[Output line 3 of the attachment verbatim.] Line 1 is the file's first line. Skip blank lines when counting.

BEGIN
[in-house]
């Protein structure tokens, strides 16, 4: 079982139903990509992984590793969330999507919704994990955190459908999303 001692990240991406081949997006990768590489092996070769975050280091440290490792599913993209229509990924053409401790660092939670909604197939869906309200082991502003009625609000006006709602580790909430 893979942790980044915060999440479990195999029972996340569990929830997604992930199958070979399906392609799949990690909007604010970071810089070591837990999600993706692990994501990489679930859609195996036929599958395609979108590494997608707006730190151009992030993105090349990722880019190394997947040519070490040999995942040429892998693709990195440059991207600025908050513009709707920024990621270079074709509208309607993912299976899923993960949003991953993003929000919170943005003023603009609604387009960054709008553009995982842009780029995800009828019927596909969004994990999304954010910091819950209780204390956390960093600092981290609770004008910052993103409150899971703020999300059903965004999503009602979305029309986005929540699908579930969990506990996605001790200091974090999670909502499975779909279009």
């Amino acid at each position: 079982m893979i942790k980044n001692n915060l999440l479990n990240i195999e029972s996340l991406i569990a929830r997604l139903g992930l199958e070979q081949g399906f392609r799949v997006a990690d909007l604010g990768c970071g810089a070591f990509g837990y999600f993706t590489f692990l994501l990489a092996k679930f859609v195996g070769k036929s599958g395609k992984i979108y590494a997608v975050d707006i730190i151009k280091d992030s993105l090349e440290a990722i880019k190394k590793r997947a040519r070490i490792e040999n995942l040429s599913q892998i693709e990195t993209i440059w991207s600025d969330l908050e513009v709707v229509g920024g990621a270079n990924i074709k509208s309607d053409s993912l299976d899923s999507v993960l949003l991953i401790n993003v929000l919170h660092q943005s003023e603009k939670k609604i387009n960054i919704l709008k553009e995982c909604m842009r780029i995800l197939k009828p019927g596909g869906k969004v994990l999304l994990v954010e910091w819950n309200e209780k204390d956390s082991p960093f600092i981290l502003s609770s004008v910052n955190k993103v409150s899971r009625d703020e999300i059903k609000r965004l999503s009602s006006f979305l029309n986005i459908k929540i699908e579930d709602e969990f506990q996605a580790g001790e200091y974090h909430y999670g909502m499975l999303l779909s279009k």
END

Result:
């Amino acid at each position: 079982m893979i942790k980044n001692n915060l999440l479990n990240i195999e029972s996340l991406i569990a929830r997604l139903g992930l199958e070979q081949g399906f392609r799949v997006a990690d909007l604010g990768c970071g810089a070591f990509g837990y999600f993706t590489f692990l994501l990489a092996k679930f859609v195996g070769k036929s599958g395609k992984i979108y590494a997608v975050d707006i730190i151009k280091d992030s993105l090349e440290a990722i880019k190394k590793r997947a040519r070490i490792e040999n995942l040429s599913q892998i693709e990195t993209i440059w991207s600025d969330l908050e513009v709707v229509g920024g990621a270079n990924i074709k509208s309607d053409s993912l299976d899923s999507v993960l949003l991953i401790n993003v929000l919170h660092q943005s003023e603009k939670k609604i387009n960054i919704l709008k553009e995982c909604m842009r780029i995800l197939k009828p019927g596909g869906k969004v994990l999304l994990v954010e910091w819950n309200e209780k204390d956390s082991p960093f600092i981290l502003s609770s004008v910052n955190k993103v409150s899971r009625d703020e999300i059903k609000r965004l999503s009602s006006f979305l029309n986005i459908k929540i699908e579930d709602e969990f506990q996605a580790g001790e200091y974090h909430y999670g909502m499975l999303l779909s279009k």